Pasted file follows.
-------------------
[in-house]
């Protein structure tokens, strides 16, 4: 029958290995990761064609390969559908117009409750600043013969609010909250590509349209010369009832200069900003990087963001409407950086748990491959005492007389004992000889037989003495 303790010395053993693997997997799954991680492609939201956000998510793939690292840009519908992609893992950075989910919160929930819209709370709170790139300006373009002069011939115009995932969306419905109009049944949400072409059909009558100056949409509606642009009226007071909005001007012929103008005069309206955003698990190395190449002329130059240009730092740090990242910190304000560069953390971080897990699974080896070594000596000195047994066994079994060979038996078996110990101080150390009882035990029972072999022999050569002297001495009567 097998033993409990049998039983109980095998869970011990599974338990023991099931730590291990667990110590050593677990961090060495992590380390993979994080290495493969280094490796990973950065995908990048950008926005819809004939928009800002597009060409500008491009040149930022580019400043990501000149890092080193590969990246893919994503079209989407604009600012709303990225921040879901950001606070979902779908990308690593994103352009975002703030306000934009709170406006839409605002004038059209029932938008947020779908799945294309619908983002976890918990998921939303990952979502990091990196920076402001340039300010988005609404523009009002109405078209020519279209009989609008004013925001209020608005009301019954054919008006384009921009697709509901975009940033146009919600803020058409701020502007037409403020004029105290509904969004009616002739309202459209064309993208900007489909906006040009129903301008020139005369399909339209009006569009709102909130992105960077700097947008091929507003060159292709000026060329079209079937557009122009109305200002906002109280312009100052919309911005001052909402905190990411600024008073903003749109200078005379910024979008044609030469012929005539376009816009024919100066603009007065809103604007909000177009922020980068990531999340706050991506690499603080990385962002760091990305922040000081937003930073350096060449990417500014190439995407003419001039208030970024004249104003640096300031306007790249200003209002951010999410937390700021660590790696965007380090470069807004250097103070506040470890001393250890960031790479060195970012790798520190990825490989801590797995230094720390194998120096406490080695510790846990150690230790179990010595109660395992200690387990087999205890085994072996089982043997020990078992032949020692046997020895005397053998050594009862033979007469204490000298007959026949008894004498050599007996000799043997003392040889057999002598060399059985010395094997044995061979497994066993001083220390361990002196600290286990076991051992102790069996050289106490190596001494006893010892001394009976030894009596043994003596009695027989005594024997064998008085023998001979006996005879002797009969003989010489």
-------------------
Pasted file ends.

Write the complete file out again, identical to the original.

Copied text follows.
[in-house]
């Protein structure tokens, strides 16, 4: 029958290995990761064609390969559908117009409750600043013969609010909250590509349209010369009832200069900003990087963001409407950086748990491959005492007389004992000889037989003495 303790010395053993693997997997799954991680492609939201956000998510793939690292840009519908992609893992950075989910919160929930819209709370709170790139300006373009002069011939115009995932969306419905109009049944949400072409059909009558100056949409509606642009009226007071909005001007012929103008005069309206955003698990190395190449002329130059240009730092740090990242910190304000560069953390971080897990699974080896070594000596000195047994066994079994060979038996078996110990101080150390009882035990029972072999022999050569002297001495009567 097998033993409990049998039983109980095998869970011990599974338990023991099931730590291990667990110590050593677990961090060495992590380390993979994080290495493969280094490796990973950065995908990048950008926005819809004939928009800002597009060409500008491009040149930022580019400043990501000149890092080193590969990246893919994503079209989407604009600012709303990225921040879901950001606070979902779908990308690593994103352009975002703030306000934009709170406006839409605002004038059209029932938008947020779908799945294309619908983002976890918990998921939303990952979502990091990196920076402001340039300010988005609404523009009002109405078209020519279209009989609008004013925001209020608005009301019954054919008006384009921009697709509901975009940033146009919600803020058409701020502007037409403020004029105290509904969004009616002739309202459209064309993208900007489909906006040009129903301008020139005369399909339209009006569009709102909130992105960077700097947008091929507003060159292709000026060329079209079937557009122009109305200002906002109280312009100052919309911005001052909402905190990411600024008073903003749109200078005379910024979008044609030469012929005539376009816009024919100066603009007065809103604007909000177009922020980068990531999340706050991506690499603080990385962002760091990305922040000081937003930073350096060449990417500014190439995407003419001039208030970024004249104003640096300031306007790249200003209002951010999410937390700021660590790696965007380090470069807004250097103070506040470890001393250890960031790479060195970012790798520190990825490989801590797995230094720390194998120096406490080695510790846990150690230790179990010595109660395992200690387990087999205890085994072996089982043997020990078992032949020692046997020895005397053998050594009862033979007469204490000298007959026949008894004498050599007996000799043997003392040889057999002598060399059985010395094997044995061979497994066993001083220390361990002196600290286990076991051992102790069996050289106490190596001494006893010892001394009976030894009596043994003596009695027989005594024997064998008085023998001979006996005879002797009969003989010489």